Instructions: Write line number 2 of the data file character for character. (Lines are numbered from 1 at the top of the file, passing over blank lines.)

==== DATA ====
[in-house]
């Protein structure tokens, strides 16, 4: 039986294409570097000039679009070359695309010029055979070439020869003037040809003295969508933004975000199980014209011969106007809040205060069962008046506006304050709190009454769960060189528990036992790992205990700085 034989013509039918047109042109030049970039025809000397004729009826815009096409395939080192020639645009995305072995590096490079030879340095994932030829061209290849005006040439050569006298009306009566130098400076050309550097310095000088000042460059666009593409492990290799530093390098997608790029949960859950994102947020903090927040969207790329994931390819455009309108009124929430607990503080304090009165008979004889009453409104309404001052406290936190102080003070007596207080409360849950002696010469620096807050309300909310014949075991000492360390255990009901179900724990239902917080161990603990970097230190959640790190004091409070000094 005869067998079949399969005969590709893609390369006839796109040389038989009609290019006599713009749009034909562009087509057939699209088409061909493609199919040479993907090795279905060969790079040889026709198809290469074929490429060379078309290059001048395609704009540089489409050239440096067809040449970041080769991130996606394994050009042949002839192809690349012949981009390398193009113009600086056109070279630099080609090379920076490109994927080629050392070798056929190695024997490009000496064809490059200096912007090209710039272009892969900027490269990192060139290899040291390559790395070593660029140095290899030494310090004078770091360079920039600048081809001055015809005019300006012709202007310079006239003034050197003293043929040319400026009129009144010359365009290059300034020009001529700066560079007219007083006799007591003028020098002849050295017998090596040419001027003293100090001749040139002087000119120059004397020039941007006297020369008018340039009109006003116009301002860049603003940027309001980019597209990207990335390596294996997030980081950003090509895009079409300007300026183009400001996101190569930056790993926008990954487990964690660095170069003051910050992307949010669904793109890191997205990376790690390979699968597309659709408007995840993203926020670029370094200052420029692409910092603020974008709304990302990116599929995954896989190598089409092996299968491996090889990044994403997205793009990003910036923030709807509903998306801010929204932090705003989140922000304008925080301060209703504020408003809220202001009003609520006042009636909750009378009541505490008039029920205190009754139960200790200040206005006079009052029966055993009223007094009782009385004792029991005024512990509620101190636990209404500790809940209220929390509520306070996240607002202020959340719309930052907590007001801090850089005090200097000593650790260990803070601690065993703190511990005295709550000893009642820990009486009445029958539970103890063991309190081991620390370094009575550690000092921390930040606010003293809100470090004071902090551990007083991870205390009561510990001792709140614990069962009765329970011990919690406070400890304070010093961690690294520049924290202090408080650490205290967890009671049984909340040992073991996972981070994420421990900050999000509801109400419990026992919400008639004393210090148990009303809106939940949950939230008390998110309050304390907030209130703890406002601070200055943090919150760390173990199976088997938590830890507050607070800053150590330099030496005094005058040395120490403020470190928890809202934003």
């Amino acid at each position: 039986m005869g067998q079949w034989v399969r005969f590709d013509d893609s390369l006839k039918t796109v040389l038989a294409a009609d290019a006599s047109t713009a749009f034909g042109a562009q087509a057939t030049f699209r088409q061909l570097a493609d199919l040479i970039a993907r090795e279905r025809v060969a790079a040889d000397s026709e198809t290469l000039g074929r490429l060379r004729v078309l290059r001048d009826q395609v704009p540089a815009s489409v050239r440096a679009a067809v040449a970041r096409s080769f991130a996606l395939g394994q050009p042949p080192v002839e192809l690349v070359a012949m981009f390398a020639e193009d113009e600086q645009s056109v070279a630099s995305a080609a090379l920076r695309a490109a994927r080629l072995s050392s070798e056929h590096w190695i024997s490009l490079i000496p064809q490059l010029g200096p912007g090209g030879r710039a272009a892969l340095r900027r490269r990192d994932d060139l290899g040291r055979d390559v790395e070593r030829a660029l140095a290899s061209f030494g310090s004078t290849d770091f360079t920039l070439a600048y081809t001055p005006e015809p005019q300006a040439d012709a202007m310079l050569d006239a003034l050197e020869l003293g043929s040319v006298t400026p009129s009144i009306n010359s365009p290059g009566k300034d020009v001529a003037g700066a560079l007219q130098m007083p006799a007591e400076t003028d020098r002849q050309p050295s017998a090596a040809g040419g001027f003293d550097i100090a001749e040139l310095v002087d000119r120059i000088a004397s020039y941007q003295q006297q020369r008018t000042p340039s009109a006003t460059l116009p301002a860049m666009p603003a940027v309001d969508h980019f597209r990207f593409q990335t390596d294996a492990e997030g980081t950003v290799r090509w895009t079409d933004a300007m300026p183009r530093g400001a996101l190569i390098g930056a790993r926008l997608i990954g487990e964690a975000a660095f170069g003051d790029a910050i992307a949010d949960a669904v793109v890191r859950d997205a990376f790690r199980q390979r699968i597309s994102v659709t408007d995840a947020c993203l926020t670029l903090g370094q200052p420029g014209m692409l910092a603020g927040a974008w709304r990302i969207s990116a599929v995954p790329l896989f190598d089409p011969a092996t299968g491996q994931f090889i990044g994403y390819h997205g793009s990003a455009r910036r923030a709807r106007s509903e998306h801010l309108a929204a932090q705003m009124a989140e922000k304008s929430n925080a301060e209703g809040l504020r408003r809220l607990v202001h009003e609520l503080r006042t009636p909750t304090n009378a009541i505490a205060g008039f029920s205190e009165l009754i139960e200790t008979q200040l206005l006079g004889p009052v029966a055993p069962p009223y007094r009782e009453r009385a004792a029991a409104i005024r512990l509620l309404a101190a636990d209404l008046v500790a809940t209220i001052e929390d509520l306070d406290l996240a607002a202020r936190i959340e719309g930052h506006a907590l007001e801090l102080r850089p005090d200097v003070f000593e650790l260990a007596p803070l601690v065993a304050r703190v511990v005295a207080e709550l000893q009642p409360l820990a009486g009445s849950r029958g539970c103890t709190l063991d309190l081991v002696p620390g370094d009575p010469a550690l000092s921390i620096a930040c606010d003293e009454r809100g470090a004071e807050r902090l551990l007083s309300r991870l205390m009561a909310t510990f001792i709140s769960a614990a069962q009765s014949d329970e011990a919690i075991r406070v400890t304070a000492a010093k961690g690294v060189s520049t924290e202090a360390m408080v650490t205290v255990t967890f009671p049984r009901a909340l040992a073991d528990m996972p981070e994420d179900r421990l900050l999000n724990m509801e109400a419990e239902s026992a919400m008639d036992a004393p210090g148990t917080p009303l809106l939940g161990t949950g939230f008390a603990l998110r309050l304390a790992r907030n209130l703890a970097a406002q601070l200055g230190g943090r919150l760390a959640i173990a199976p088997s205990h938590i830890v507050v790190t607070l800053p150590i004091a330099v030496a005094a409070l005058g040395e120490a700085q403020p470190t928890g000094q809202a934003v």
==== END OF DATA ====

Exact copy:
């Protein structure tokens, strides 16, 4: 039986294409570097000039679009070359695309010029055979070439020869003037040809003295969508933004975000199980014209011969106007809040205060069962008046506006304050709190009454769960060189528990036992790992205990700085 034989013509039918047109042109030049970039025809000397004729009826815009096409395939080192020639645009995305072995590096490079030879340095994932030829061209290849005006040439050569006298009306009566130098400076050309550097310095000088000042460059666009593409492990290799530093390098997608790029949960859950994102947020903090927040969207790329994931390819455009309108009124929430607990503080304090009165008979004889009453409104309404001052406290936190102080003070007596207080409360849950002696010469620096807050309300909310014949075991000492360390255990009901179900724990239902917080161990603990970097230190959640790190004091409070000094 005869067998079949399969005969590709893609390369006839796109040389038989009609290019006599713009749009034909562009087509057939699209088409061909493609199919040479993907090795279905060969790079040889026709198809290469074929490429060379078309290059001048395609704009540089489409050239440096067809040449970041080769991130996606394994050009042949002839192809690349012949981009390398193009113009600086056109070279630099080609090379920076490109994927080629050392070798056929190695024997490009000496064809490059200096912007090209710039272009892969900027490269990192060139290899040291390559790395070593660029140095290899030494310090004078770091360079920039600048081809001055015809005019300006012709202007310079006239003034050197003293043929040319400026009129009144010359365009290059300034020009001529700066560079007219007083006799007591003028020098002849050295017998090596040419001027003293100090001749040139002087000119120059004397020039941007006297020369008018340039009109006003116009301002860049603003940027309001980019597209990207990335390596294996997030980081950003090509895009079409300007300026183009400001996101190569930056790993926008990954487990964690660095170069003051910050992307949010669904793109890191997205990376790690390979699968597309659709408007995840993203926020670029370094200052420029692409910092603020974008709304990302990116599929995954896989190598089409092996299968491996090889990044994403997205793009990003910036923030709807509903998306801010929204932090705003989140922000304008925080301060209703504020408003809220202001009003609520006042009636909750009378009541505490008039029920205190009754139960200790200040206005006079009052029966055993009223007094009782009385004792029991005024512990509620101190636990209404500790809940209220929390509520306070996240607002202020959340719309930052907590007001801090850089005090200097000593650790260990803070601690065993703190511990005295709550000893009642820990009486009445029958539970103890063991309190081991620390370094009575550690000092921390930040606010003293809100470090004071902090551990007083991870205390009561510990001792709140614990069962009765329970011990919690406070400890304070010093961690690294520049924290202090408080650490205290967890009671049984909340040992073991996972981070994420421990900050999000509801109400419990026992919400008639004393210090148990009303809106939940949950939230008390998110309050304390907030209130703890406002601070200055943090919150760390173990199976088997938590830890507050607070800053150590330099030496005094005058040395120490403020470190928890809202934003």